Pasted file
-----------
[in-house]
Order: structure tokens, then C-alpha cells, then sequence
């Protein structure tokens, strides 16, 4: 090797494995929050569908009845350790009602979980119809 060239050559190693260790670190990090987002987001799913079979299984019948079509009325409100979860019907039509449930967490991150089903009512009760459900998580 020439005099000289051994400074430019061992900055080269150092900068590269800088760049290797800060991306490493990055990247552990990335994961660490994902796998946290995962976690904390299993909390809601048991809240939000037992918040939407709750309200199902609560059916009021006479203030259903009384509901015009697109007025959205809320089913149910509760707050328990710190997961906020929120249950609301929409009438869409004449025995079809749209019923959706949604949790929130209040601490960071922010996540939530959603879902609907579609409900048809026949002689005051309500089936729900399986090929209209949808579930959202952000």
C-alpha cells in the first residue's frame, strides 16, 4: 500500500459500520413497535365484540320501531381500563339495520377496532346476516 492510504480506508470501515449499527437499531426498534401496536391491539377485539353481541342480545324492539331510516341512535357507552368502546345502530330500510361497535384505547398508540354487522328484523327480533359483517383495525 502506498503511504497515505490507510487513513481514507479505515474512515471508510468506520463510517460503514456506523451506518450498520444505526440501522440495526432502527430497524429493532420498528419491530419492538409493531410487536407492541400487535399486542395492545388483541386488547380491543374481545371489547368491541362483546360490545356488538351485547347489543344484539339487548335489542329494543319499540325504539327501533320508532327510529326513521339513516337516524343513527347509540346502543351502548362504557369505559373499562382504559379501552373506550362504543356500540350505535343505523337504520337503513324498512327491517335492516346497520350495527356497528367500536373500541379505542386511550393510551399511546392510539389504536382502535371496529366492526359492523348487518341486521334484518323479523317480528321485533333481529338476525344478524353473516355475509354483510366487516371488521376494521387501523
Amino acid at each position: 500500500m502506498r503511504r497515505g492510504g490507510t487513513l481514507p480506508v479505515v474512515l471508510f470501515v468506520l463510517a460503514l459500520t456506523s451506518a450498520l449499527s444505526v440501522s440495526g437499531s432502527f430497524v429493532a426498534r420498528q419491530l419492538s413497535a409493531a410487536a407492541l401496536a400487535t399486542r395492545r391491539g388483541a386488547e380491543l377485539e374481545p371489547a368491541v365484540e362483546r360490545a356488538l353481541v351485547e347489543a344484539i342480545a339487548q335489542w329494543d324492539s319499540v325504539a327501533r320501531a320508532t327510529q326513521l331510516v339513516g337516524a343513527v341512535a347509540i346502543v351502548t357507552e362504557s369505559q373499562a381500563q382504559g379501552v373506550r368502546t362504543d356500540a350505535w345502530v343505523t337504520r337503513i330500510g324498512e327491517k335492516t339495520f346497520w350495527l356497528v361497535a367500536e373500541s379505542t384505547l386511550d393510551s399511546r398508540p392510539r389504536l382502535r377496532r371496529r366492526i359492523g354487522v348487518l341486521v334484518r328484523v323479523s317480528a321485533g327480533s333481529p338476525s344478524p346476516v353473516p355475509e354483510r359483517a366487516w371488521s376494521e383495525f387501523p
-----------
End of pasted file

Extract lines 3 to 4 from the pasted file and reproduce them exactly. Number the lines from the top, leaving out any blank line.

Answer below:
């Protein structure tokens, strides 16, 4: 090797494995929050569908009845350790009602979980119809 060239050559190693260790670190990090987002987001799913079979299984019948079509009325409100979860019907039509449930967490991150089903009512009760459900998580 020439005099000289051994400074430019061992900055080269150092900068590269800088760049290797800060991306490493990055990247552990990335994961660490994902796998946290995962976690904390299993909390809601048991809240939000037992918040939407709750309200199902609560059916009021006479203030259903009384509901015009697109007025959205809320089913149910509760707050328990710190997961906020929120249950609301929409009438869409004449025995079809749209019923959706949604949790929130209040601490960071922010996540939530959603879902609907579609409900048809026949002689005051309500089936729900399986090929209209949808579930959202952000």
C-alpha cells in the first residue's frame, strides 16, 4: 500500500459500520413497535365484540320501531381500563339495520377496532346476516 492510504480506508470501515449499527437499531426498534401496536391491539377485539353481541342480545324492539331510516341512535357507552368502546345502530330500510361497535384505547398508540354487522328484523327480533359483517383495525 502506498503511504497515505490507510487513513481514507479505515474512515471508510468506520463510517460503514456506523451506518450498520444505526440501522440495526432502527430497524429493532420498528419491530419492538409493531410487536407492541400487535399486542395492545388483541386488547380491543374481545371489547368491541362483546360490545356488538351485547347489543344484539339487548335489542329494543319499540325504539327501533320508532327510529326513521339513516337516524343513527347509540346502543351502548362504557369505559373499562382504559379501552373506550362504543356500540350505535343505523337504520337503513324498512327491517335492516346497520350495527356497528367500536373500541379505542386511550393510551399511546392510539389504536382502535371496529366492526359492523348487518341486521334484518323479523317480528321485533333481529338476525344478524353473516355475509354483510366487516371488521376494521387501523